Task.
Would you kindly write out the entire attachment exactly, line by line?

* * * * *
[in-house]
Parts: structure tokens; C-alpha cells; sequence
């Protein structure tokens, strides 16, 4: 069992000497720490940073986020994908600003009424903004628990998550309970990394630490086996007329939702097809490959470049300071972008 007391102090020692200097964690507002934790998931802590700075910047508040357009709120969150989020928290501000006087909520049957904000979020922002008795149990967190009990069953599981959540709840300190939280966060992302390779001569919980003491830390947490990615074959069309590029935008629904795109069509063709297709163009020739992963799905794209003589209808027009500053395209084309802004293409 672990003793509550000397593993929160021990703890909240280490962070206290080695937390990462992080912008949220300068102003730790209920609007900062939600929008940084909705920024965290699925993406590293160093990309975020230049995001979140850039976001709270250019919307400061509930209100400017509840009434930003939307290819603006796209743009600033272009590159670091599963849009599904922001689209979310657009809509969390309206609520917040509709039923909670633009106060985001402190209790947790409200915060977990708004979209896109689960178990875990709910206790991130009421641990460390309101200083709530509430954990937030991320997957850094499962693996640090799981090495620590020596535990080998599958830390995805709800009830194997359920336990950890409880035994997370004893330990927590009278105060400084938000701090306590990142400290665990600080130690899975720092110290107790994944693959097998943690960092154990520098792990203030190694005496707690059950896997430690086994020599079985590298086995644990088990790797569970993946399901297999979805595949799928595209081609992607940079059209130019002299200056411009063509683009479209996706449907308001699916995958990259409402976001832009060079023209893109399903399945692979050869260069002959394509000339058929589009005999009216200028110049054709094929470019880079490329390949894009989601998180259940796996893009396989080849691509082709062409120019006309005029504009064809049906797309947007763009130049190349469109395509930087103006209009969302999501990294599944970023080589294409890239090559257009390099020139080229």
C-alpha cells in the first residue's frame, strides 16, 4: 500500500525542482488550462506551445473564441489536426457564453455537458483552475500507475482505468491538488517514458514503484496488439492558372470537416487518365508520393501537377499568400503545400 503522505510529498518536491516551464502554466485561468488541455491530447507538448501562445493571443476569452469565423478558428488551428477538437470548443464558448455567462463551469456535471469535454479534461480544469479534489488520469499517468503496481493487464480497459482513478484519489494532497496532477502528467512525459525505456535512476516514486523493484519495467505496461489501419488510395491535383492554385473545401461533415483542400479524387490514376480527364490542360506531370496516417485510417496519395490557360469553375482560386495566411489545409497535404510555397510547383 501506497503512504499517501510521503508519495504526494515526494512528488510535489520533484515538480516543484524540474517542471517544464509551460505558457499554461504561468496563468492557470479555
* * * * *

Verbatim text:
[in-house]
Parts: structure tokens; C-alpha cells; sequence
């Protein structure tokens, strides 16, 4: 069992000497720490940073986020994908600003009424903004628990998550309970990394630490086996007329939702097809490959470049300071972008 007391102090020692200097964690507002934790998931802590700075910047508040357009709120969150989020928290501000006087909520049957904000979020922002008795149990967190009990069953599981959540709840300190939280966060992302390779001569919980003491830390947490990615074959069309590029935008629904795109069509063709297709163009020739992963799905794209003589209808027009500053395209084309802004293409 672990003793509550000397593993929160021990703890909240280490962070206290080695937390990462992080912008949220300068102003730790209920609007900062939600929008940084909705920024965290699925993406590293160093990309975020230049995001979140850039976001709270250019919307400061509930209100400017509840009434930003939307290819603006796209743009600033272009590159670091599963849009599904922001689209979310657009809509969390309206609520917040509709039923909670633009106060985001402190209790947790409200915060977990708004979209896109689960178990875990709910206790991130009421641990460390309101200083709530509430954990937030991320997957850094499962693996640090799981090495620590020596535990080998599958830390995805709800009830194997359920336990950890409880035994997370004893330990927590009278105060400084938000701090306590990142400290665990600080130690899975720092110290107790994944693959097998943690960092154990520098792990203030190694005496707690059950896997430690086994020599079985590298086995644990088990790797569970993946399901297999979805595949799928595209081609992607940079059209130019002299200056411009063509683009479209996706449907308001699916995958990259409402976001832009060079023209893109399903399945692979050869260069002959394509000339058929589009005999009216200028110049054709094929470019880079490329390949894009989601998180259940796996893009396989080849691509082709062409120019006309005029504009064809049906797309947007763009130049190349469109395509930087103006209009969302999501990294599944970023080589294409890239090559257009390099020139080229």
C-alpha cells in the first residue's frame, strides 16, 4: 500500500525542482488550462506551445473564441489536426457564453455537458483552475500507475482505468491538488517514458514503484496488439492558372470537416487518365508520393501537377499568400503545400 503522505510529498518536491516551464502554466485561468488541455491530447507538448501562445493571443476569452469565423478558428488551428477538437470548443464558448455567462463551469456535471469535454479534461480544469479534489488520469499517468503496481493487464480497459482513478484519489494532497496532477502528467512525459525505456535512476516514486523493484519495467505496461489501419488510395491535383492554385473545401461533415483542400479524387490514376480527364490542360506531370496516417485510417496519395490557360469553375482560386495566411489545409497535404510555397510547383 501506497503512504499517501510521503508519495504526494515526494512528488510535489520533484515538480516543484524540474517542471517544464509551460505558457499554461504561468496563468492557470479555